Many people know that I recently celebrated Christmas with my birth family for the first time in ten years. A handful of friends have asked how it went, but I struggle with my response... Not sure what to say or how to say it. There are so many emotions, so many harsh realities, so many things wrong, and even one startling revelation. When I think about verbalizing our Christmas celebration, the story that comes to mind is not about that one night but about where everything stands. The words decorum and discretion fill my mind, as I ponder answering their questions completely... Reminding me that polite people want to hear how the evening went, but very few people want to hear where I think it might take us. I expect that people from relatively functional families will have their heads spinning as they hear the unsavory dynamics of my family. Every family has their issues, but issues like ours are kept quiet - they are still taboo dinner fodder. The issues faced by my family are made for Intervention or Celebrity Rehab or Dr. Phil - shows that people can watch and gasp at in private.
For those polite people who merely want to know about the evening... It was awkward, but nice. My mother was beaming, as she sat with her daughters and all of her grand kids for the first time ever. The cousins played together, just as I remember playing as a child with my cousins. The menu was simple, and the mood was relaxed. Conversations easily flowed as we discussed jobs, budding romances and mutual friends. I felt more connected to my sister and her kids than I had in many years. I enjoyed seeing the tiny boys that I loved so very much...that are now early teenagers. And I loved looking into the face of my niece and being reminded of the little sister that I once shared a bedroom and secrets about boys with.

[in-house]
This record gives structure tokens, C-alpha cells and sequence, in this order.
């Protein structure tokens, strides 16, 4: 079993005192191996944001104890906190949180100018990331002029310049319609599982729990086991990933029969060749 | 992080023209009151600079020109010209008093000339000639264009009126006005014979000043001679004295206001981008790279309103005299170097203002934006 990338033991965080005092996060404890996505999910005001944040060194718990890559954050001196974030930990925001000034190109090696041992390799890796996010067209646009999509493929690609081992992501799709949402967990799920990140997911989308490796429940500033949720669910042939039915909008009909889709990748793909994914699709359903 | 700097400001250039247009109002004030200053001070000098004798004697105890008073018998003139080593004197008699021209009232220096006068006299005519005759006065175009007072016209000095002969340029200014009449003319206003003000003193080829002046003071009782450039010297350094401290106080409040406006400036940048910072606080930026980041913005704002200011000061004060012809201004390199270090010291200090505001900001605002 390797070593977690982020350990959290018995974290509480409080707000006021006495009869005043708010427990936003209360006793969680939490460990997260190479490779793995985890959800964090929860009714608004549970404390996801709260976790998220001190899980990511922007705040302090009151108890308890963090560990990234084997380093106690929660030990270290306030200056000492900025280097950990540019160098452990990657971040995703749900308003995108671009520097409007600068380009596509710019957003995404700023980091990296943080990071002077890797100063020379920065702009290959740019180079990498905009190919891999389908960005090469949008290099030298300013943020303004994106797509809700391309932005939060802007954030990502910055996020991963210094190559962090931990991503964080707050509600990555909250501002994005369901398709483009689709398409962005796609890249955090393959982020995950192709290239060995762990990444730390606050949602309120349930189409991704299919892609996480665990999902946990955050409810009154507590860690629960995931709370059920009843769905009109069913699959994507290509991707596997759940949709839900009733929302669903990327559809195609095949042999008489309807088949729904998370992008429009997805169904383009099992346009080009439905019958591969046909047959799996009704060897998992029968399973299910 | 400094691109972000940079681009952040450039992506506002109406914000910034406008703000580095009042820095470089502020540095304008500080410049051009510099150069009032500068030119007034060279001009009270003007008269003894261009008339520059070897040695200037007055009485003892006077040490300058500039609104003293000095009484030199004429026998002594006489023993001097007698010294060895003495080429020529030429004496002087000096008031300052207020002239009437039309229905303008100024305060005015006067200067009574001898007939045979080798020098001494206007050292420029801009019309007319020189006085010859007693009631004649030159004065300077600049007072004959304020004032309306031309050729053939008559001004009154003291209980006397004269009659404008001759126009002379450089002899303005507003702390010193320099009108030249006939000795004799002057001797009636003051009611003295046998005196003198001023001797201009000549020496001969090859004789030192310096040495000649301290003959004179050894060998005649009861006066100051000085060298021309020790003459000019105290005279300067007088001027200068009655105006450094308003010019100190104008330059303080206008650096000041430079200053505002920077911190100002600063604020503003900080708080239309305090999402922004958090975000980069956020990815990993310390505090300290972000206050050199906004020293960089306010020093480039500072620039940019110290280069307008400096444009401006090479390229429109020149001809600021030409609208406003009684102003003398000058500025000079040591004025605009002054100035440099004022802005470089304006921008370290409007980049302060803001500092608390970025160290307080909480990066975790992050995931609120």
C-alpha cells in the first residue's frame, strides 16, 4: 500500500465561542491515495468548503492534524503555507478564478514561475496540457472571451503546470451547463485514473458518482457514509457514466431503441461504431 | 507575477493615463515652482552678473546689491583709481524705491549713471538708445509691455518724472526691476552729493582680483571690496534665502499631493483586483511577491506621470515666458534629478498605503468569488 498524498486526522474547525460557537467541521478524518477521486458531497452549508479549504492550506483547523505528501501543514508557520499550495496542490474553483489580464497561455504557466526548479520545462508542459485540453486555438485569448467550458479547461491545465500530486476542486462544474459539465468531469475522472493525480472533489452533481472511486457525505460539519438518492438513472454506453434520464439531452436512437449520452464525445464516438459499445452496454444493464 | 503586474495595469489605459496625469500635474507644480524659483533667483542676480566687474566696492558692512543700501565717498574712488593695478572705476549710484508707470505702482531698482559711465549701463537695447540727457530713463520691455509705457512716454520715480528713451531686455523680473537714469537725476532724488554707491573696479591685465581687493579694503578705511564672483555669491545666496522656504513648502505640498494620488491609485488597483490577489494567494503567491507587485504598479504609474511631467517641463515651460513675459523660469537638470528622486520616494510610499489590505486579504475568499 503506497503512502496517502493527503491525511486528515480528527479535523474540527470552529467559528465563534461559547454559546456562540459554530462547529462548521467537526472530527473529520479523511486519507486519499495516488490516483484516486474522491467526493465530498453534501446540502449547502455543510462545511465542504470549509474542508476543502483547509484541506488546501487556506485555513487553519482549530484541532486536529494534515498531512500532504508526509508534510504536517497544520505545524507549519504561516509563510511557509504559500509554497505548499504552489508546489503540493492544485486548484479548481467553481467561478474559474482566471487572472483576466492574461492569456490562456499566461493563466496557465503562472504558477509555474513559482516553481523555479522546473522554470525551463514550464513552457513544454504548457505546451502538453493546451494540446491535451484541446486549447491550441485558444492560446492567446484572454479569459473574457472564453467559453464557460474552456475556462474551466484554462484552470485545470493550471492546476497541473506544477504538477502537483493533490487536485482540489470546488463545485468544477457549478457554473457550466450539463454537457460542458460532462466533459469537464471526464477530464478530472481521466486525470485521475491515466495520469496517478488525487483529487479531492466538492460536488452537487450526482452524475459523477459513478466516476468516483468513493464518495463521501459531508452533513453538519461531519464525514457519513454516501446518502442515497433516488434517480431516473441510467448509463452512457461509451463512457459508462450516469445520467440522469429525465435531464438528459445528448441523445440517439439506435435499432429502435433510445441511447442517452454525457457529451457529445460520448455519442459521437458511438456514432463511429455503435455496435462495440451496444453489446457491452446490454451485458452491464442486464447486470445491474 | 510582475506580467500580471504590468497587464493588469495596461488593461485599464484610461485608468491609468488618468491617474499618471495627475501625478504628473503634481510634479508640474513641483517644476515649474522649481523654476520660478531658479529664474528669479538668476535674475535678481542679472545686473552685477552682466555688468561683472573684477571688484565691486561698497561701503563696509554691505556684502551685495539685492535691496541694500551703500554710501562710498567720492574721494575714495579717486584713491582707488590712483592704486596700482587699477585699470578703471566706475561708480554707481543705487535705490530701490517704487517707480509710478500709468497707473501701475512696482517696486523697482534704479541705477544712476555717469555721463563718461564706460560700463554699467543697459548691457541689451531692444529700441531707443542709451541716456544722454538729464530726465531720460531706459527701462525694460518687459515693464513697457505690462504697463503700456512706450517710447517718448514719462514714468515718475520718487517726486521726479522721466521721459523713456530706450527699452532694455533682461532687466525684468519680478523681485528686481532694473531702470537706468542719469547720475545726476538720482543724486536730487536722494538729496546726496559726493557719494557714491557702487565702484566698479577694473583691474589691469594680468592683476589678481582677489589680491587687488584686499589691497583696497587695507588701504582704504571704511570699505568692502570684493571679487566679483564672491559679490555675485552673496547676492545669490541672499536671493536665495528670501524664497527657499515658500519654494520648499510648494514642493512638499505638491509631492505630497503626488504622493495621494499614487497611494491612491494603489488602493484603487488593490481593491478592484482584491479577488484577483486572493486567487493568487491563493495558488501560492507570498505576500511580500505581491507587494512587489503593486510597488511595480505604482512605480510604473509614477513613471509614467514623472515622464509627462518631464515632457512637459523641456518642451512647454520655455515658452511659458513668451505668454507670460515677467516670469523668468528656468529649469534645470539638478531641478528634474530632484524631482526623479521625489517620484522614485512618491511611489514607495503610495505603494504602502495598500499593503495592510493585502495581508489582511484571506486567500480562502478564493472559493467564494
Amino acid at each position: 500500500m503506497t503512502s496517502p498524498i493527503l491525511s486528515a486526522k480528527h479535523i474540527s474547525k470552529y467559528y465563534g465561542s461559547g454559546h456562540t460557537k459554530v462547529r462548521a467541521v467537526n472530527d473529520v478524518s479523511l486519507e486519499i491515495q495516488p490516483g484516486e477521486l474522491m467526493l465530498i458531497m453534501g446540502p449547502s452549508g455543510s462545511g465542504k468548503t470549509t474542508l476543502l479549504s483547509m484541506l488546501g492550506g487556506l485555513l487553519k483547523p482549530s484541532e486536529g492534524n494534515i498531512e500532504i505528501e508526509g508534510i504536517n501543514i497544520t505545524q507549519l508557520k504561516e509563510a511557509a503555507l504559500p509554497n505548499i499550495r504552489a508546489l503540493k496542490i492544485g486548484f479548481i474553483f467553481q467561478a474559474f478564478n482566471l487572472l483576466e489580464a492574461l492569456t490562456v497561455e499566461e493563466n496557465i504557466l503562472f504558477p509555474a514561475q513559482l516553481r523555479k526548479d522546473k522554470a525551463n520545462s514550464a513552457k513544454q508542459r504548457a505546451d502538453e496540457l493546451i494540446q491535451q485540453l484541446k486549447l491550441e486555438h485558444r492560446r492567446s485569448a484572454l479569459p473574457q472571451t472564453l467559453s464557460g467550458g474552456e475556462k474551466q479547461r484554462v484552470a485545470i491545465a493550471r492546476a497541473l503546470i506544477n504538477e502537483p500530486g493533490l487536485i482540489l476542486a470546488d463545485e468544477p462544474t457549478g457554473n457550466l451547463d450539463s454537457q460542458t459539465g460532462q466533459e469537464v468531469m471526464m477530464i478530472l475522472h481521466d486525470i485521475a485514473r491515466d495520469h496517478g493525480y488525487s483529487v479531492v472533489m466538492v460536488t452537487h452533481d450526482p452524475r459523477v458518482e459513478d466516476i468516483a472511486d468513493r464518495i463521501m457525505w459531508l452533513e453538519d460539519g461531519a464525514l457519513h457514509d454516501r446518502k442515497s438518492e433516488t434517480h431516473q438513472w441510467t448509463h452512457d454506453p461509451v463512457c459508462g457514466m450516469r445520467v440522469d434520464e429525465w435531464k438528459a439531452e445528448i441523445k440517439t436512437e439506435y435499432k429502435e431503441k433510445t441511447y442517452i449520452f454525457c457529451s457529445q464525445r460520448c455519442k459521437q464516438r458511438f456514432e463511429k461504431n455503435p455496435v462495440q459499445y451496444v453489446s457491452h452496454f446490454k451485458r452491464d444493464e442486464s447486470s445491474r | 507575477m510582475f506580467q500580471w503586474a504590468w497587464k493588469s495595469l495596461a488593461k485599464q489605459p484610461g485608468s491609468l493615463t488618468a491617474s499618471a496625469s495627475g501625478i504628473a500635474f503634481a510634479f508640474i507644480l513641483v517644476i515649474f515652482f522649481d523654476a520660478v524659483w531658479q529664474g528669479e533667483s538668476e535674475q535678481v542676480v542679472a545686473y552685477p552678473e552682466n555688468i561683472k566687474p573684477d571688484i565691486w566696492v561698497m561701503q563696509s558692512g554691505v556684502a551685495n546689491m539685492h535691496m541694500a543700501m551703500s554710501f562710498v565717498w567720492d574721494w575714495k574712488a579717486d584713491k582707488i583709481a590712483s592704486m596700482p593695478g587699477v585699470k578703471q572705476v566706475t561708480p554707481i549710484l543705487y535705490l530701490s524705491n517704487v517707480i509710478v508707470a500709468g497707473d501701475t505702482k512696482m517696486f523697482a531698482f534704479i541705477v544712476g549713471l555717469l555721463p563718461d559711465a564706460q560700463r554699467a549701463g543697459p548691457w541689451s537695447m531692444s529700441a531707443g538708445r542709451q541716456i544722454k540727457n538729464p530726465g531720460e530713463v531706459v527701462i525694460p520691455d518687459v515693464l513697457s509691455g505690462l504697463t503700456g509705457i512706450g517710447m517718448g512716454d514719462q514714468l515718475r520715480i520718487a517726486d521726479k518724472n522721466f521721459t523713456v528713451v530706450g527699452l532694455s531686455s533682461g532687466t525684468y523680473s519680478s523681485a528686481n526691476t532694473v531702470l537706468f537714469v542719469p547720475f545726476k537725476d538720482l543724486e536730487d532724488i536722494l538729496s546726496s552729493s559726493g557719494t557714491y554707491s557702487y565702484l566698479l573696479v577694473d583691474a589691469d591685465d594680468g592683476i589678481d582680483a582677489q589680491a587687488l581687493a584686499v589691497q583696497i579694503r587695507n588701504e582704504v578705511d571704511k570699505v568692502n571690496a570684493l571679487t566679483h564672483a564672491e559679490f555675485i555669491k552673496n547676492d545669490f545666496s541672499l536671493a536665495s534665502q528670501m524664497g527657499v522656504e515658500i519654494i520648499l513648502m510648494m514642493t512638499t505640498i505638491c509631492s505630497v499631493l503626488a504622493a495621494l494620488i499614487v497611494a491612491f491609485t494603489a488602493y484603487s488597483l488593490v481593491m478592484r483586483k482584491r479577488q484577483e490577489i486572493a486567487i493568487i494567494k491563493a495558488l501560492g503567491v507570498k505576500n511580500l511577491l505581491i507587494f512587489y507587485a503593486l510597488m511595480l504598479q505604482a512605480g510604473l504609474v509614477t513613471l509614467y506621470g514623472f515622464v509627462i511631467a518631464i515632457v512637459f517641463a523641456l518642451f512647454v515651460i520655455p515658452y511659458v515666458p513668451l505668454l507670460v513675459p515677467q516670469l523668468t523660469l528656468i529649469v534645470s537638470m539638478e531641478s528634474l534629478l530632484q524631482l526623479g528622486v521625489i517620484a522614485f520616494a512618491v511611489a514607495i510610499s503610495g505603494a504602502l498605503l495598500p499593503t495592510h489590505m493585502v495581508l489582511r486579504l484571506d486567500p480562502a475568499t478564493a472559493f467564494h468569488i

There were also parts that were difficult for me. Seeing into my sister's life, and knowing some of the brokenness that holds her captive in challenging situations. Knowing that my nephews and niece have sad holes in their lives... My heart goes out to them - my sister, her kids, and my mom - and I yearn to make a difference in their lives. At the same time, I pull back to protect my own.
And I remember my extended family... Those who offered kind words of encouragement and spent time with me, yet made no move to help me in the ways that I really needed. To my knowledge, they never tried to give me a solid, loving home. I felt so abandoned. I frequently heard that my mother was doing "the best that she could". The older I got, the angrier that statement made me. My emotional response was to say that she failed miserably and could have done better. It wasn't until our family Christmas that those five words finally made sense to me. As my mother shared that she is bipolar, I understood that she actually had done the best she could without medication. In a new way, my heart goes out to my mother. I am grieved by all that she's lost to her mental illness. And by what it's cost my brother, sister and me. And my nephews and niece. And my children.
What do their futures hold? What is my role? How can I help? And how do I get convinced that helping them will not destroy me in the process?